A far livelier and more enjoyable record than 2006’s Ta-Dah.
Jaime Gill 2010
It’s obviously unwise to begin a pop career with a dull, dreary album, but it can also be a curse to start out with anything too glitteringly good. Take the oddly parallel careers of Franz Ferdinand and Scissor Sisters: both released brilliant self-titled debuts in February 2004 which grabbed the zeitgeist and gobbled the charts, then rushed out disappointing follow-ups and found themselves mired in false starts while recording nightlife-themed third offerings. For Franz Ferdinand, the hesitation proved costly and the sleek, subtle Tonight flopped: we’ll soon know if Scissor Sister’s lengthier dithering will be similarly punished.
Certainly, the New Yorkers’ jitters aren't audibly evident on Night Work, which struts where their second stuttered and crams choruses where it blustered. The comeback single Fire With Fire is a brash, chart-seeking missile of a tune: opening as a piano ballad, it soon builds into a sweeping, air-punching, lyrically nonsensical anthem which shares a lot of musical DNA with The Killers’ Human (Stuart Price produced both). Imagine U2 on amyl nitrate and you’re halfway there.
The vaguely spiritual lyrics and FM gloss of the single turn out to be red herrings, however. Elsewhere, the album bustles with double entendres (in Jake Shears’ world, guns are always suggestively shooting and apples being grabbed) backed by squelching, rutting, frivolous disco. A lot of these songs are great fun – the adrenaline shot of the title-track, the slinky Moroder meow of Skin This Cat, the sleazy electro swagger of Harder You Get – but rarely more than that. And on songs like Any Which Way and Something Like That the innuendos become irksome and the kitschy, tongue-in-cheek production becomes pain-in-arse.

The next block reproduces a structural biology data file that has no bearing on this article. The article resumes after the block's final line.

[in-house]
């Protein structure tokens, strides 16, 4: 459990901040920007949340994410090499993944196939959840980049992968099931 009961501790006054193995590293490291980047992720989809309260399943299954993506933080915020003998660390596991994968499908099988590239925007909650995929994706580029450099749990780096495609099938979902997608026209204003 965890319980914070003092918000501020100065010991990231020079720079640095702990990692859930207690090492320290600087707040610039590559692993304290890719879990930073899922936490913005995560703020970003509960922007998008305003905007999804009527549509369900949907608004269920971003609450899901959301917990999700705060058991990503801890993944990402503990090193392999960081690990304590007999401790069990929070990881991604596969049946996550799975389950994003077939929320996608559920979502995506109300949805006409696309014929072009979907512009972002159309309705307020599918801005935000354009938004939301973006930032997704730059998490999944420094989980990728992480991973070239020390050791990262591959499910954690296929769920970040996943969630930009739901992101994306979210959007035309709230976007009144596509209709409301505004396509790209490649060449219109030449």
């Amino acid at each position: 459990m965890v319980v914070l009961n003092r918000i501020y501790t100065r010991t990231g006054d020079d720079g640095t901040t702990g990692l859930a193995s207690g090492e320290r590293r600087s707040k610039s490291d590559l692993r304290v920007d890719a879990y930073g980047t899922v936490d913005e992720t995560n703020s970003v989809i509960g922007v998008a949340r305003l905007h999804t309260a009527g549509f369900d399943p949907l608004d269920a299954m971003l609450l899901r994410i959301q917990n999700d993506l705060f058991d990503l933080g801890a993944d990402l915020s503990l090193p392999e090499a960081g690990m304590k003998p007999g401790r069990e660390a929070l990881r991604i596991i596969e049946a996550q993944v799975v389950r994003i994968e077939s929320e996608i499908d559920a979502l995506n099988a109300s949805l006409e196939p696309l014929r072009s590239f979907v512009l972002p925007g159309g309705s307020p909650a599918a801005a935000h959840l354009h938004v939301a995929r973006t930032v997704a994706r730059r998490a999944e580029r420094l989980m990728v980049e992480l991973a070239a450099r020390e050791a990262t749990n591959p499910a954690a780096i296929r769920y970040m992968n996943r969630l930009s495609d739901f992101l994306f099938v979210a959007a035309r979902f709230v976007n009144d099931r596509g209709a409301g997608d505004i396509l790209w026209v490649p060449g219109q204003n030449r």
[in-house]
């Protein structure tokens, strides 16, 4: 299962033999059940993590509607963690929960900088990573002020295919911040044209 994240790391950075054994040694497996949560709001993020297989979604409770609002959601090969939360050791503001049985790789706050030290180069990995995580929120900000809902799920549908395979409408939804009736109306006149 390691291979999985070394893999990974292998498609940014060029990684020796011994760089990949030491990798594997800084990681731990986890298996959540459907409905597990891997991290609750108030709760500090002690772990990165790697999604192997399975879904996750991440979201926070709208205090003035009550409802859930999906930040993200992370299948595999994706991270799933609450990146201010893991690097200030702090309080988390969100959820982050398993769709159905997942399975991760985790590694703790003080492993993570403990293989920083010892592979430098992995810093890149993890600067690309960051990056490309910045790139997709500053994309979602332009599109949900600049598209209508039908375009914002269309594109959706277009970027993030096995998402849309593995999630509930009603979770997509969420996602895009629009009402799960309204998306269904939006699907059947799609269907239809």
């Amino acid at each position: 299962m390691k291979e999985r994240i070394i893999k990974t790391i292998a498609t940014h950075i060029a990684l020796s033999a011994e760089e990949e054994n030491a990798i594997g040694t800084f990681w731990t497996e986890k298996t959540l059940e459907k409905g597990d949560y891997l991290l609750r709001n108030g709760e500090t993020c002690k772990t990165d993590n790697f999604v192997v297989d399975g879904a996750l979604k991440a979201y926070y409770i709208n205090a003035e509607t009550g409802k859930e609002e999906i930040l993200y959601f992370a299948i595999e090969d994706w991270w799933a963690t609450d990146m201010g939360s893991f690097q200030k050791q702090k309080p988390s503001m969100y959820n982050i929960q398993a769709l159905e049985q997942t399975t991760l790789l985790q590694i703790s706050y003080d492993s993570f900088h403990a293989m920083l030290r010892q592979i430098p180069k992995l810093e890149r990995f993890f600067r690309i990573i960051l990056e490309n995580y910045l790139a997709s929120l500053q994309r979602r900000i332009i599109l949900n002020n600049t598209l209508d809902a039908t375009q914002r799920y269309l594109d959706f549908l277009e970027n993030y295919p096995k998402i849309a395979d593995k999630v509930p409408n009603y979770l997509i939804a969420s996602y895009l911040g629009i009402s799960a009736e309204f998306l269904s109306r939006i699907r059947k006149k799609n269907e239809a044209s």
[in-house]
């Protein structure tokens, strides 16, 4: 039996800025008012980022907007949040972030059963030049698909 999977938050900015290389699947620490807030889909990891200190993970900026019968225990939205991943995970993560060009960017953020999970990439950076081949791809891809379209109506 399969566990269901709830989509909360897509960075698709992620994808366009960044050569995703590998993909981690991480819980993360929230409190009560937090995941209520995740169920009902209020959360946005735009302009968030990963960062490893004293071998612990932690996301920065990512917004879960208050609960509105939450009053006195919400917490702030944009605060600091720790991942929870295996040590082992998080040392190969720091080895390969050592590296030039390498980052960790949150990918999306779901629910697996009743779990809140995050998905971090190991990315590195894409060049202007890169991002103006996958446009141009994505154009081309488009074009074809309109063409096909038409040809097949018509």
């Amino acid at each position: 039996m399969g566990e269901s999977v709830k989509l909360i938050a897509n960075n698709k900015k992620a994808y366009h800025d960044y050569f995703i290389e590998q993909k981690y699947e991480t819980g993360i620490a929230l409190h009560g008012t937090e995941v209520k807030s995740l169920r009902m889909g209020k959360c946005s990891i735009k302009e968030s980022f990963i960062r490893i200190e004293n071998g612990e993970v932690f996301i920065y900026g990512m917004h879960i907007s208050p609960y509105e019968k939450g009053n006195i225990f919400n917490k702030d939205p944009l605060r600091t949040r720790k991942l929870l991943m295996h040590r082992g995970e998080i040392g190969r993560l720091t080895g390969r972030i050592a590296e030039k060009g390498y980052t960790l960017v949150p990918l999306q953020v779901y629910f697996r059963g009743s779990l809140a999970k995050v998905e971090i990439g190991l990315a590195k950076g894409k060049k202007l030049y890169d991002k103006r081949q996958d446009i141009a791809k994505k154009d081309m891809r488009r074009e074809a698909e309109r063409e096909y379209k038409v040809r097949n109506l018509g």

When Jake Shears adds soul to the smut, the album is more rewarding. The brooding, melancholic throb of Sex and Violence is a loving homage to gay 80s pop, sounding like the biologically improbable love child of Bronski Beat, Pet Shop Boys and Soft Cell. But the only truly outstanding song is Skin Tight, a wonderfully assured, soaring-chorused love song which sounds like a lost Prince classic.
Night Work is a far livelier and more enjoyable record than Ta-Dah, which was a modest album with much to be modest about. But the nagging sense that Scissor Sisters aren’t living up to the promise of their multifaceted, emotionally rich debut is slowly being replaced by the suspicion that they never will.